The Well-Architected Framework is broken into 5 pillars that each focus on a specific area and provide advice on specific areas. The Operational Excellence pillar is the first of these as AWS view this pillar as underpinning the rest. It's tempting to just focus on the Security or Cost Optimisation pillars, but working through them all as an initial baseline is recommended as a number of the recommendations link to and support each other.

I will give some information on each pillar here and will do deeper dives into each pillar in the future, but it's also worth reading the white paper on the pillars.

https://d1.awsstatic.com/whitepapers/architecture/AWS_Well-Architected_Framework.pdf

Operational Excellence

Operation excellence is focused on how you support a workload. This pillar is designed to look at your overall processes as a business, your organisational culture and how your teams are set up to give advice on where improvements could be made.

The Operational Excellence pillar covers priorities, both internal and external and how you decide between them as well as areas such as supporting your workload, automation in response to events, and daily operations.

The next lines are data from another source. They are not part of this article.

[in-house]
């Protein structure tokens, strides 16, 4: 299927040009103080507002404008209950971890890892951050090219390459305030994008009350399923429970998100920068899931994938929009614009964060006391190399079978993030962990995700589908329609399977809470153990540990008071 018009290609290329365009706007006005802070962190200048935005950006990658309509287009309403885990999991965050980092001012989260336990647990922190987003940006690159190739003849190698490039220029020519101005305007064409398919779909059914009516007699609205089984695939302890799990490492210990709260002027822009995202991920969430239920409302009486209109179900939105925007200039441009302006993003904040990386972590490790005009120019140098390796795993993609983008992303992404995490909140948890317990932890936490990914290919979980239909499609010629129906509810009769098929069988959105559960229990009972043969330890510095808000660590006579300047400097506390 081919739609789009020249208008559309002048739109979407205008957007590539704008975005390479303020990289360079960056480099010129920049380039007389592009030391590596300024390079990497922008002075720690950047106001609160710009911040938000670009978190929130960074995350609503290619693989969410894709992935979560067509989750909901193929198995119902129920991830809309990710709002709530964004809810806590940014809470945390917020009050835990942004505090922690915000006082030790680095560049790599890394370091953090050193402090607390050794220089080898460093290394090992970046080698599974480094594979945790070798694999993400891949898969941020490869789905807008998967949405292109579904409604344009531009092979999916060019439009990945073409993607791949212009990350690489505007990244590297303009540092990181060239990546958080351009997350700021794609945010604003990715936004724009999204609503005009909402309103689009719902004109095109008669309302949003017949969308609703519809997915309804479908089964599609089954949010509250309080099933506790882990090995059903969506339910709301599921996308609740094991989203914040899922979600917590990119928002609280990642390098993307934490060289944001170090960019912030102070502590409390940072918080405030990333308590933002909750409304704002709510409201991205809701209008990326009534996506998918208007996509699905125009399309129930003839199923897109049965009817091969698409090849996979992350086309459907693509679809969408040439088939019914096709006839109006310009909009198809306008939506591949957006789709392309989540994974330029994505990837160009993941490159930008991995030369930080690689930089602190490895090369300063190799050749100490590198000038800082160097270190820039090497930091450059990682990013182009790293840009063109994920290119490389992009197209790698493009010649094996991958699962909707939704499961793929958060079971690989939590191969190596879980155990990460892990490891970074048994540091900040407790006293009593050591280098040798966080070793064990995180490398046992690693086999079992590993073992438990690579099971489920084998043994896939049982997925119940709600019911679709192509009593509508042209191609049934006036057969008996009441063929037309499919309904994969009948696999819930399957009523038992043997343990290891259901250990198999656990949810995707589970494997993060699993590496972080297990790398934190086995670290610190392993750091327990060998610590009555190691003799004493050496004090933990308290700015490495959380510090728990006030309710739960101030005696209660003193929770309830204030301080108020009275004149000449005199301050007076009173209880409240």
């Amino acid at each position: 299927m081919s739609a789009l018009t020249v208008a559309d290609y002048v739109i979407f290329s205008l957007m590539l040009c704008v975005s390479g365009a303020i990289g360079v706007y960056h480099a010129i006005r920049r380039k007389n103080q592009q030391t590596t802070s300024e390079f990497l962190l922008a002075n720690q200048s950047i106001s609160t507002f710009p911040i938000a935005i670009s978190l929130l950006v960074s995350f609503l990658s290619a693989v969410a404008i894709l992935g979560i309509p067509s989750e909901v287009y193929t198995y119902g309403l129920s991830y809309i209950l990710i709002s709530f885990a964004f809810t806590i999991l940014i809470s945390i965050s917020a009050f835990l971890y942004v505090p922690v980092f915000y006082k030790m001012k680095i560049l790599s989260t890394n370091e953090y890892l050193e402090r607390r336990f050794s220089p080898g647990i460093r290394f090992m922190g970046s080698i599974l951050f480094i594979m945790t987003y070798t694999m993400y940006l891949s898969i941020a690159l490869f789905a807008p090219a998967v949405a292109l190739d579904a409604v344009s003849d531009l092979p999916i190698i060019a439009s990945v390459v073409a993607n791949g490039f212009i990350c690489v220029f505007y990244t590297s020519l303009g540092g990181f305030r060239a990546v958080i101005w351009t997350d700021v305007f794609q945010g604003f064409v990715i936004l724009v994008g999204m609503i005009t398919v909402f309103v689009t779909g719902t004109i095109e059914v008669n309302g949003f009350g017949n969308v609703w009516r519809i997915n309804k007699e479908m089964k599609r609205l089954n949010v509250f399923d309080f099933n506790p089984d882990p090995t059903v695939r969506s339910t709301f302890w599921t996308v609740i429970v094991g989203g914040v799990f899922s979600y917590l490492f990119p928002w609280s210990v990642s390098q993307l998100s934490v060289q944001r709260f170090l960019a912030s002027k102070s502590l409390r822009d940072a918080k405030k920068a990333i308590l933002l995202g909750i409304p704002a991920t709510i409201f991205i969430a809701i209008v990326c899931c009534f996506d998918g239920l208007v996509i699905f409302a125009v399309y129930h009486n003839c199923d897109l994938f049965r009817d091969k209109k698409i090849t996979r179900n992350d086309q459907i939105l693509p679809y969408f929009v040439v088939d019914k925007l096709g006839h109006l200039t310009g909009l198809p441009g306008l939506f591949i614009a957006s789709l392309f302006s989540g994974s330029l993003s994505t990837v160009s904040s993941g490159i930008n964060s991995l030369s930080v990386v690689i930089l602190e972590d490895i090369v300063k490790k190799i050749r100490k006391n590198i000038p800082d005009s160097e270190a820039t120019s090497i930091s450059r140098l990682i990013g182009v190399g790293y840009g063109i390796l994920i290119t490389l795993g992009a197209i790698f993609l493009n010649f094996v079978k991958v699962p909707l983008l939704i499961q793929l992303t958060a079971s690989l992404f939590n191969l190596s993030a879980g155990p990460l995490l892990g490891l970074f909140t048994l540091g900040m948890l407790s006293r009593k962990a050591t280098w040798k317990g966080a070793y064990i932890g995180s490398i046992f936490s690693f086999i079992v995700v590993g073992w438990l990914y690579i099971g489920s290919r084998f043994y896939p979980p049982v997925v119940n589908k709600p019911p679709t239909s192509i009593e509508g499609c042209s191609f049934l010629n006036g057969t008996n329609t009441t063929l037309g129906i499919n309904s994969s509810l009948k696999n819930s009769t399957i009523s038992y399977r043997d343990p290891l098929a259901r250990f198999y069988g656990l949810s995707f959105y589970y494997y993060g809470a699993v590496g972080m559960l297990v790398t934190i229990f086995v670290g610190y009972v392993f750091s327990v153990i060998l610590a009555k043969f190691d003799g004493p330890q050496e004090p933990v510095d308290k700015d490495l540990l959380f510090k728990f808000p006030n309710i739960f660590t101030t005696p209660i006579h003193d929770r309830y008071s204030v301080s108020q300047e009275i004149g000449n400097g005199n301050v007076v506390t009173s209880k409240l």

Security

The security pillar is concerned with all things security related that apply to your workload. This will include the usual security focused areas such as encryption at rest and encryption in transit, but it will also areas such as cover human and computer access, assessing the latest threats, and data classification.

Reliability

The reliability pillar is aimed at ensuring your workload can cope with what is thrown at it. This pillar will cover areas such as scaling to respond to demand, fixing things when they do go wrong, backups, planning for changes and more.

Performance Efficiency

The performance efficiency pillar is focused on ensuring that you are getting the most out of your Workload. This will cover areas such as right-sizing (where you ensure the resources you are using are just the right fit for what you need) as well as monitoring performance and tracking data to drive architectural decisions.

Cost Optimisation

The cost optimisation pillar is focused on cost as a whole, however this isn't all just around reducing costs. This pillar will provide ways to reduce cost (such as scaling down resources when you don't need them as user traffic is low) and how to decide what architectural decisions should be made with an eye to cost, as well as understanding just how your monthly spend breaks down.